The Unofficial NYS Registered Skeet Shooting Guidelines
or “NYS Skeet Shooting for Dummies”
While we named this NYS Registered Skeet Shooting for “Dummies”, there is nothing dumb about wanting to shoot registered Skeet in New York State. It simply seemed to be a reasonable spoof on the “How To” computer program series of books and no offense is meant. Registered Skeet in NYS can be a very rewarding and enjoyable sport. New York State is home to exceptional Skeet shooters and facilities.
Registered Skeet shooting at best is very difficult for the beginner to make sense of and if it hadn’t been for Terry Johnson from Newark Rod & Gun Club, Richard “Radar” Caccamise from the Conesus Lake Sportsman’s Club and a few others, I doubt Rick and I would have ever gotten through the first year. We would like to pay back the sport and NYS as these two have, by trying to make it easier for others who may follow, there by possibly increasing the number of NYS Skeet shooters and supporting the game we so enjoy.
While you will see everything from synthetic stocked Remington 1100’s to engraved Krieghoff K-80’s ( both of which work just fine ), all you need to get started shooting registered skeet is a 12 Ga.( 12 Ga. is recommended ) , 20 Ga., 28 Ga. or .410 bore gun capable of holding two shells ( for doubles), some shells loaded with number eights or nines, a shell pouch, hearing protection, shooting glasses (both mandatory at NSSA events), an understanding of the rules (believe me, learn them first, the referees will appreciate this), a desire to compete, some weekends off, these guidelines and hopefully a friend to drag along, and you can begin the process.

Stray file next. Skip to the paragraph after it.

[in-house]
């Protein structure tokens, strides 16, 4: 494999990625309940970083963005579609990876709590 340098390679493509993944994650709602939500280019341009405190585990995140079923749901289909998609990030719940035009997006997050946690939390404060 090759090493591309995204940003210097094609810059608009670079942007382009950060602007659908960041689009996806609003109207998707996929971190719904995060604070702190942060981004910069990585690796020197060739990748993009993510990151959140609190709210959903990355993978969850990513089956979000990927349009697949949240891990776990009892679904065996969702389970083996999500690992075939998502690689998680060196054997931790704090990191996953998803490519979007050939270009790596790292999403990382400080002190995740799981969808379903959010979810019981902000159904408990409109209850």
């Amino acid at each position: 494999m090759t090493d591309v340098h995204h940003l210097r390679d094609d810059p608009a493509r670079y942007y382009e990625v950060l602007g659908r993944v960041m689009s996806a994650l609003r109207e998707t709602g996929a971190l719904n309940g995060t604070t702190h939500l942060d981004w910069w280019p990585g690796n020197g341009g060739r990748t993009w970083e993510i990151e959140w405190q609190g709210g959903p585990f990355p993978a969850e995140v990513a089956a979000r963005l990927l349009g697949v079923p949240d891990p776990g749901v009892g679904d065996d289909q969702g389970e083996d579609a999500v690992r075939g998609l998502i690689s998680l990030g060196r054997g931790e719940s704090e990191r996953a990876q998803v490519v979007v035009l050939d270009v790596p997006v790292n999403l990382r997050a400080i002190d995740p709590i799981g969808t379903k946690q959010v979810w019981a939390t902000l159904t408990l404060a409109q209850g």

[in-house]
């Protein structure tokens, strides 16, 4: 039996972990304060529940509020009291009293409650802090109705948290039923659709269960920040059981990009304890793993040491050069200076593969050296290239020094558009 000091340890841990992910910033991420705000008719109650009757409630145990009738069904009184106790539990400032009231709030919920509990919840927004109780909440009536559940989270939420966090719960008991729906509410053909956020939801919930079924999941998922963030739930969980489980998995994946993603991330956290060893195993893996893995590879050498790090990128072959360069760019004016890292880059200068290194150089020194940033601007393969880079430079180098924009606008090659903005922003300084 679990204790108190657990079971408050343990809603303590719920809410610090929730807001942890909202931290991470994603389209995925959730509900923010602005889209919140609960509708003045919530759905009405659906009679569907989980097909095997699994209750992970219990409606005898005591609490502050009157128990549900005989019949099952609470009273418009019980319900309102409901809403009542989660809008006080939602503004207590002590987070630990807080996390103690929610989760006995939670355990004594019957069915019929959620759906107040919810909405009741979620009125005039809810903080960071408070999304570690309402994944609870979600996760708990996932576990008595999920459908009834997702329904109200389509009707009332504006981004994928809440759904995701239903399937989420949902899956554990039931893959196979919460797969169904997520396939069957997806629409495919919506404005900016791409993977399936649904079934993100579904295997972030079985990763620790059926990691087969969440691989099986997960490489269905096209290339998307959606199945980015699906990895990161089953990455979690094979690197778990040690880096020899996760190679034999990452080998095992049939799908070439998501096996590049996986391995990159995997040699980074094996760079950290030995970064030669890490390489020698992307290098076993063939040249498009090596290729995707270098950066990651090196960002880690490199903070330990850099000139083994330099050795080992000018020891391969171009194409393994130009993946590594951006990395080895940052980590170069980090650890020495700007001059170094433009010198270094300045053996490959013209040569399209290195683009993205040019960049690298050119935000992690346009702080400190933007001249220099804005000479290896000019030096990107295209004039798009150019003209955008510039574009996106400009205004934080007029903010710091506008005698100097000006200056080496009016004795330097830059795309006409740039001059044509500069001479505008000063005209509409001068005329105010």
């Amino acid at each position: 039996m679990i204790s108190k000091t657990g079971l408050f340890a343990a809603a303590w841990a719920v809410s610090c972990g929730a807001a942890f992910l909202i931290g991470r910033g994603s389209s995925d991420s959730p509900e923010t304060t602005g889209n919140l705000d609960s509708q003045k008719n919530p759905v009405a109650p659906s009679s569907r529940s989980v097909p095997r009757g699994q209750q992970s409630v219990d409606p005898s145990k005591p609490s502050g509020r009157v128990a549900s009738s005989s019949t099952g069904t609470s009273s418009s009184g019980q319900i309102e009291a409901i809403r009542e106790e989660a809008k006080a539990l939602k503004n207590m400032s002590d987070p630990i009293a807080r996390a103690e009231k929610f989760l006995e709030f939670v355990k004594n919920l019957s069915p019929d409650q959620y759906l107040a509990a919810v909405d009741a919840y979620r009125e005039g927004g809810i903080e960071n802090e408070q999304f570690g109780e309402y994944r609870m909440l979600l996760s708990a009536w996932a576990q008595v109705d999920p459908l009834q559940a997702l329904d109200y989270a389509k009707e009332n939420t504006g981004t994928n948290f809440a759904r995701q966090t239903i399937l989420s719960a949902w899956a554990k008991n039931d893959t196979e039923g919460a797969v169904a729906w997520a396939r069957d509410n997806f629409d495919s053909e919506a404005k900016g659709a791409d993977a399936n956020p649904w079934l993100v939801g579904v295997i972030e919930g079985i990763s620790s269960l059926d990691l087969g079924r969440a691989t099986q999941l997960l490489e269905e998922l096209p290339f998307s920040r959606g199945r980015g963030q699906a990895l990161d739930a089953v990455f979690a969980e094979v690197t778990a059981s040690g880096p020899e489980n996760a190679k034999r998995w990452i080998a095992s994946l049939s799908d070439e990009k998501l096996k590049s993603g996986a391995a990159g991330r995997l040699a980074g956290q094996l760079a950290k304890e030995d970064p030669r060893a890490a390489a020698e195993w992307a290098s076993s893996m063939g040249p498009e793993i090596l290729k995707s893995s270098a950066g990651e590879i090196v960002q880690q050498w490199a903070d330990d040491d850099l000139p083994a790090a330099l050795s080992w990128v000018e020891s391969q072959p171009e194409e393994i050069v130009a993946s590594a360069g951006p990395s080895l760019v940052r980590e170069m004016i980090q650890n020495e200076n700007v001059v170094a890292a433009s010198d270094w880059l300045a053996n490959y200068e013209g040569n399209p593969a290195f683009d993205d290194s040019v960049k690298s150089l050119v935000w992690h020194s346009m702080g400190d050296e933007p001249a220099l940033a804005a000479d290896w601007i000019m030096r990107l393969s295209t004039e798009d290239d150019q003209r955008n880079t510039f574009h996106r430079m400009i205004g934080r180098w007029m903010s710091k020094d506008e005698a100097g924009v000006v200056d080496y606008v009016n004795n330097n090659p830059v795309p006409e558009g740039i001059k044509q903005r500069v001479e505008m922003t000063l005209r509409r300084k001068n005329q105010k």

First, locate a club and learn the game and the PROPER rules / Etiquette of Skeet. This is very important to the success and enjoyment of not only you but others. There are many, many clubs in NYS where you can go and learn this game and we are very lucky that this is the case. The NYSSA web site lists those that are member clubs. Many clubs have good shooters that are willing to teach others. There are also professional teachers of the game in NYS. As not to advertise anyone in particular, seek their names out at a club and you will be directed to some World Class Skeet Shooters and certainly some of the best in NYS.